Where I sit (and most people aren't like this, I'll admit) I'm tired of it all, I just want it to work.
The alternative, of course, is to simply buy new hardware every year.
make it a game...
android is very good at the write once run anywhere thing, though. its apps really do run on a wide array of very different handsets.
I justwant to know what to look for in the router config.
yes, all thats what you're searching.
the big problem is the 'noob workaround language' you need to backtrace.
some routers have an 'expert mode' that unveils such n00b unfriendly features.
"Is there a name for using dhcp to serve static ip addresses?"
On my router, you go to the DHCP tab and enter what they label a 'static entry'. It maps a MAC address to an IP address and a name (not sure how the name is used, honestly).
I'm using a Linksys RV082 router, which is kinda pricey, but works reasonably well.
At the first corporate desktop support job I had, their entire network was done on an assigned basis; the desktops were configured for DHCP, but you always got the same address because the DHCP servers had a manual entry for every box on the network. I still wonder if the perceived benefits outweighed the administrative headache.
Instead of having to visit every box, you just manage everything in one place. Seems okay to me.
I've preferred it, myself.
It's been nearly ten years now, but I mostly remember it being a headache every time a system moved from one location to another (whether the user was moving, or the box was re-purposed, or whatever). Different teams had jurisdiction over different subnets; moving from one to another was a non-trivial task. I can only guess there was some perceived security benefit.
Ah, yeah, I could see that being annoying.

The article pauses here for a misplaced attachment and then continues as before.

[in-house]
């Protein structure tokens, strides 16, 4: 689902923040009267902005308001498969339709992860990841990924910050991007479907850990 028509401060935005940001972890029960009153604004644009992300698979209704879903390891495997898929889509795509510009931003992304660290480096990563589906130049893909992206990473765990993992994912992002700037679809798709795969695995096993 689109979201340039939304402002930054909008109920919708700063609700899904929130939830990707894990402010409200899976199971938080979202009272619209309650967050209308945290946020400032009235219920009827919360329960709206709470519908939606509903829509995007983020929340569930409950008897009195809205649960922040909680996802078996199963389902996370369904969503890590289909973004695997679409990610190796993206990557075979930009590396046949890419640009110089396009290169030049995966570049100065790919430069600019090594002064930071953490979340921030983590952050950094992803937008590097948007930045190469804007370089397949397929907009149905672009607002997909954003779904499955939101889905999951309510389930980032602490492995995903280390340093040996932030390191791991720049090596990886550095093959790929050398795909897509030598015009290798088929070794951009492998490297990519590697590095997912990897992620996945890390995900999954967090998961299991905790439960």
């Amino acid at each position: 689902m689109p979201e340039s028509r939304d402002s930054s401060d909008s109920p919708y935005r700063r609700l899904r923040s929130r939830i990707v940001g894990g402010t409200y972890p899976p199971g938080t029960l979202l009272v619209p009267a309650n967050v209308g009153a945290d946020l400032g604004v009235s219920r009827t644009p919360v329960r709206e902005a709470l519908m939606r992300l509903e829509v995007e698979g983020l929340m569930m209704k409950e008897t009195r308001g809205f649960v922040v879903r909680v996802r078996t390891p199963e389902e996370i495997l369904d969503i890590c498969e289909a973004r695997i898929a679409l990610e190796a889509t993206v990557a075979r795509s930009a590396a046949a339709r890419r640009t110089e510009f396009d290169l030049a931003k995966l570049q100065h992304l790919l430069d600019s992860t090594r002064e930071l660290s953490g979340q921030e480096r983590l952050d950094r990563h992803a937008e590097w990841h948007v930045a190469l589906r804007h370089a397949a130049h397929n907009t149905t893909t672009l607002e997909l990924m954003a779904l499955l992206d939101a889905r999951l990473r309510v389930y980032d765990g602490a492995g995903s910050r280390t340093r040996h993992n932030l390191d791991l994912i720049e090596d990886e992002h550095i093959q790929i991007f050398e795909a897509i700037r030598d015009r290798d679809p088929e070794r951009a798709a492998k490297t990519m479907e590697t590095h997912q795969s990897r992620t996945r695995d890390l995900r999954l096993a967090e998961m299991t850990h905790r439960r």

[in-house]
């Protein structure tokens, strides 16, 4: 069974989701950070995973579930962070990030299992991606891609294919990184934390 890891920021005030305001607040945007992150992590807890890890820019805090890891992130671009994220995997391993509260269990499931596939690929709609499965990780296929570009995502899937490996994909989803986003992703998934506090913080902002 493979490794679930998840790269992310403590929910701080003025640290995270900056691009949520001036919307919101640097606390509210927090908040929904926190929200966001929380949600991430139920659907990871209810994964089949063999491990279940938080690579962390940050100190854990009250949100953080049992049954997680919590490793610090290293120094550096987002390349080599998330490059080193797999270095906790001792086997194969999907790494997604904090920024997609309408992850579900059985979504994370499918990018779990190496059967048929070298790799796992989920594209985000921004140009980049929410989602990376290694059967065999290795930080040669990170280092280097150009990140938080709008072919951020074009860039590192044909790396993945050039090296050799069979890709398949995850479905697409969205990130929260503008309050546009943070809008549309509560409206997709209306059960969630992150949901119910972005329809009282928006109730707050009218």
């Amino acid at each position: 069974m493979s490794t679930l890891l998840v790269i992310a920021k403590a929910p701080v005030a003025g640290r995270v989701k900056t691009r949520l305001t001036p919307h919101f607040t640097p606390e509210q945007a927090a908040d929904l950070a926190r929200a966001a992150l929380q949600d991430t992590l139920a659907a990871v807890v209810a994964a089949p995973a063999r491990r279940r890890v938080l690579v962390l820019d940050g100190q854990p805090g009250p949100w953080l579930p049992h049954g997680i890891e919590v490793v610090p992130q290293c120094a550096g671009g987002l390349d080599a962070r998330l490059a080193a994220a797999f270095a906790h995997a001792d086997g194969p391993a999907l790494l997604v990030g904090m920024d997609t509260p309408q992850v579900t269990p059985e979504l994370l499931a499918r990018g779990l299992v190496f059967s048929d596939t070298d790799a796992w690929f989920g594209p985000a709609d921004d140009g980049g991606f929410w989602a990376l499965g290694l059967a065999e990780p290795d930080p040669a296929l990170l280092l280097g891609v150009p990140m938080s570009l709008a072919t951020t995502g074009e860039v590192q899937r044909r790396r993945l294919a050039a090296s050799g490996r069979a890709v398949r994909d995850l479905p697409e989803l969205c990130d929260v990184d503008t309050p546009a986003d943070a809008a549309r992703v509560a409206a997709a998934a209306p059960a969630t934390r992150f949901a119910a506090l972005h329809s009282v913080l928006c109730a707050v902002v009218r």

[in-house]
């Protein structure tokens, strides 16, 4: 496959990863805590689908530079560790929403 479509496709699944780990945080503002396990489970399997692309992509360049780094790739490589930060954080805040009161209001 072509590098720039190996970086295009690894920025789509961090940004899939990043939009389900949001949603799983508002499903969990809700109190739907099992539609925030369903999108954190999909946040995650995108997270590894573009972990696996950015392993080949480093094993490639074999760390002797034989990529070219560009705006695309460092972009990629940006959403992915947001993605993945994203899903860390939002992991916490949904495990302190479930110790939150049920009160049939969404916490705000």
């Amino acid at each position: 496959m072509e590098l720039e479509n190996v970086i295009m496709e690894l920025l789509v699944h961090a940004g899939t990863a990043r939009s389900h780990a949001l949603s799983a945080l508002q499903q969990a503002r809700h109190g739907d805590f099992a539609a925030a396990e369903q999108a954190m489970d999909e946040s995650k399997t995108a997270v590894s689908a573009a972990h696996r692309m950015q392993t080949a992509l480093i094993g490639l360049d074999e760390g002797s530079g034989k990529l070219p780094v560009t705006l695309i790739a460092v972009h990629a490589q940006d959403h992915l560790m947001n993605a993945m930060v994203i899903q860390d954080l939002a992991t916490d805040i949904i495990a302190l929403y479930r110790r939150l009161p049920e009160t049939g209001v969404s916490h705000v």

Is there a name for the concept of setting a dchp server (or more
importantly my wireless router) to hand out the same ip address to a
particular mac address every time it connects. effectively giving it a
static ip without changing anything on the client?
The official name for that is a "reservation." But as has been mentioned in the last few messages, it's often called other things depending on who built your DHCP server software.
we'll see how it goes.
You go http://translate.google.com/translate_tts?q=text (where 'text' is the phrase you want it to say) and you get back an MP3. It works with any string up to 100 characters.
Playing with my g1 and reading some articles about it they're getting big into tts and voice recognition, the idea being you can just interact with your device.
The only reason it even half works well is because the sound recorder program is real snappy about getting the data to google. Google can of course churn on it within a second or two and only has to send back a few bytes of text.
Certainly it takes a lot of horsepower, but still would rather do it on my PC which has plenty of horses itself.